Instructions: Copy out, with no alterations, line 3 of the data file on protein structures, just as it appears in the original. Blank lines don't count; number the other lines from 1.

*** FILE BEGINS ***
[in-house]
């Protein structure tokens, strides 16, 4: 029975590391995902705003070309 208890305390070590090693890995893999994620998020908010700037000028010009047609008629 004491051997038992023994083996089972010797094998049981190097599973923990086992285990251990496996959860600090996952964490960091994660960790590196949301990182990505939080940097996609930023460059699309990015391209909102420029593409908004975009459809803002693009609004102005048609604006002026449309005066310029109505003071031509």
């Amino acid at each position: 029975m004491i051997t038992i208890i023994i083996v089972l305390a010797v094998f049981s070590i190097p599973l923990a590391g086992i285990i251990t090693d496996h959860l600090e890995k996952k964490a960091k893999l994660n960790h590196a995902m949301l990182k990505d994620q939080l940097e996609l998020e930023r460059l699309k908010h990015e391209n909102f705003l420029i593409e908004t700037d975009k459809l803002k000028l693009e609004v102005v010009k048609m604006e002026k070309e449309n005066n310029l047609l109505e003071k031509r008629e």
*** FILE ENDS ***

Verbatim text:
């Amino acid at each position: 029975m004491i051997t038992i208890i023994i083996v089972l305390a010797v094998f049981s070590i190097p599973l923990a590391g086992i285990i251990t090693d496996h959860l600090e890995k996952k964490a960091k893999l994660n960790h590196a995902m949301l990182k990505d994620q939080l940097e996609l998020e930023r460059l699309k908010h990015e391209n909102f705003l420029i593409e908004t700037d975009k459809l803002k000028l693009e609004v102005v010009k048609m604006e002026k070309e449309n005066n310029l047609l109505e003071k031509r008629e």